Horst Ludwig Störmer Biography, Life, Interesting Facts
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Early Life And Education
Horst Ludwig Störmer was born 6th April 1949, in Frankfurt, Germany. He was one of two children, and both boys were encouraged by their parents to get a good education. He did well with his studies in physics and mathematics, but not so well in his other subjects. After he graduated high school, he entered the Technical High School in Darmstadt to study architecture. It didn’t take Horst Ludwig Störmer long to realize that architecture was not the area of study he wanted to pursue. He changed to the J.W. Goethe-Universitat in Frankfurt to study physics and mathematics. Whilst preparing his thesis, he was under the supervision of Professor Eckhardt Hoenig.
He moved to France to work on his doctorate and worked in a laboratory that was jointly managed by the French CNRS and the German Max Planck Institute for Solid State Research. Horst Ludwig Störmer’s thesis was written under the supervision of Professor Hans-Joachim Queisser. He was awarded his Ph.D. in 1977, by the University of Stuttgart. Queisser had recommended to Störmer that he move to the US to work at Bell Labs, which was the premier research facility at the time.
Horst Ludwig Störmer did as Queisser suggested, and went to work for Bell Labs in the US, where he stayed for 20 years. Part of his research at Bell Labs was what led to him winning the Nobel Prize in Physics, along with Daniel Tsui and Robert Laughlin. Horst Ludwig Störmer and Tsui discovered the “fractional quantum Hall effect” in 1981, and Laughlin was able to mathematically explain the results.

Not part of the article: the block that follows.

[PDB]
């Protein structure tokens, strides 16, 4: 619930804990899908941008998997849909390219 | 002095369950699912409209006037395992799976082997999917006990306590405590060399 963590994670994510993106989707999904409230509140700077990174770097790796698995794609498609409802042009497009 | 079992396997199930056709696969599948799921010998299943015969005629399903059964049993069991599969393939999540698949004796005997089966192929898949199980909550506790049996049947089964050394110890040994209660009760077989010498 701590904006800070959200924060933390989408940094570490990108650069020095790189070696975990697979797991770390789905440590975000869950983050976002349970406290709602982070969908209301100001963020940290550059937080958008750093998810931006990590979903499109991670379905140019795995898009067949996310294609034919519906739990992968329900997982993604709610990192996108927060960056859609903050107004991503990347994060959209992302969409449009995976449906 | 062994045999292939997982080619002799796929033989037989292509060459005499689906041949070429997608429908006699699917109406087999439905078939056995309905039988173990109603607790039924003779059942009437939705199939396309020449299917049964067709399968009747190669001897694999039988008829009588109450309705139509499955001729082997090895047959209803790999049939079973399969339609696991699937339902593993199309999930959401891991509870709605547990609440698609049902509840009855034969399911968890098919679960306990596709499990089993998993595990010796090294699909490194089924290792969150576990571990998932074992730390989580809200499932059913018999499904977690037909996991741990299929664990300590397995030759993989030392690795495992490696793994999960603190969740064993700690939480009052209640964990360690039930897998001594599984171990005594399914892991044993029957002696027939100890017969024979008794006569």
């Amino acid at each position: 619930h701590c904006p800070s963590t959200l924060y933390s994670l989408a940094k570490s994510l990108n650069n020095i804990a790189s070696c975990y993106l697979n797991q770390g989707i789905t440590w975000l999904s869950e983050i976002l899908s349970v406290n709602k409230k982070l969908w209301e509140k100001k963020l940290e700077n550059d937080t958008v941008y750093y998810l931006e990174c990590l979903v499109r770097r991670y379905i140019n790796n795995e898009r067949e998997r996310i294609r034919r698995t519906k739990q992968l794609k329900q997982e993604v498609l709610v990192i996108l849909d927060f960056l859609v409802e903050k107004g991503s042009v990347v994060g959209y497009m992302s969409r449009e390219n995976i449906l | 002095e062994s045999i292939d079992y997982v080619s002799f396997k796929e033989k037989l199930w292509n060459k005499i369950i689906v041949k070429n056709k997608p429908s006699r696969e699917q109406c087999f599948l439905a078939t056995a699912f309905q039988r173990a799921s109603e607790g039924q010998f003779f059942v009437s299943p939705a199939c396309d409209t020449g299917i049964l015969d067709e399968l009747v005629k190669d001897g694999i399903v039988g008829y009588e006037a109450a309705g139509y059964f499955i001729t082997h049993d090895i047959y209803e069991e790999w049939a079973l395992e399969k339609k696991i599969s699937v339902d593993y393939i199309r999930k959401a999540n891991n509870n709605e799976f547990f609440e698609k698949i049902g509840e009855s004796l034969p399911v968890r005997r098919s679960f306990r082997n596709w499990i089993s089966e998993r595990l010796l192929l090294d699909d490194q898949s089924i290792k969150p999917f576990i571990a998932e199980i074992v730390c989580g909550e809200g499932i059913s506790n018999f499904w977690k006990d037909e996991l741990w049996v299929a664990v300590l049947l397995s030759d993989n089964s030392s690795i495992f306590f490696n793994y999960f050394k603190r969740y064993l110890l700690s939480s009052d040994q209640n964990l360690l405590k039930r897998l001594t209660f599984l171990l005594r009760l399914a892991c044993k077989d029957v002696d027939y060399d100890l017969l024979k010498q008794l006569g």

In 1983, Horst Ludwig Störmer was appointed as Head of the Department for Electronic and Optical Properties of Solids. In 1991, he became Director of the Physical Research Laboratory.
After retiring from Bell Labs in 1997, in 1998, Horst Ludwig Störmer was appointed the I.I. Rabi Professor of Physics and Applied Physics at Columbia University, in New York City. At the same time, he served as Adjunct Physics Director for Bell Labs, on a part-time basis.
Horst Ludwig Störmer’s major work was the invention of “modulation doping,” which allowed for the extremely high mobility of two dimensional electron systems in semiconductors. This work was the basis for his later work with Daniel Tsui and Robert Laughlin called the “fractional quantum Hall effect.”
Awards And Honors
1984: Oliver E. Buckley Condensed Matter Prize
1998: Nobel Prize in Physics
1998: The Benjamin Franklin Medal
While working on his Ph.D., Horst Ludwig Störmer met Dominique Parchet. The pair later married.
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Edwin Mattison McMillan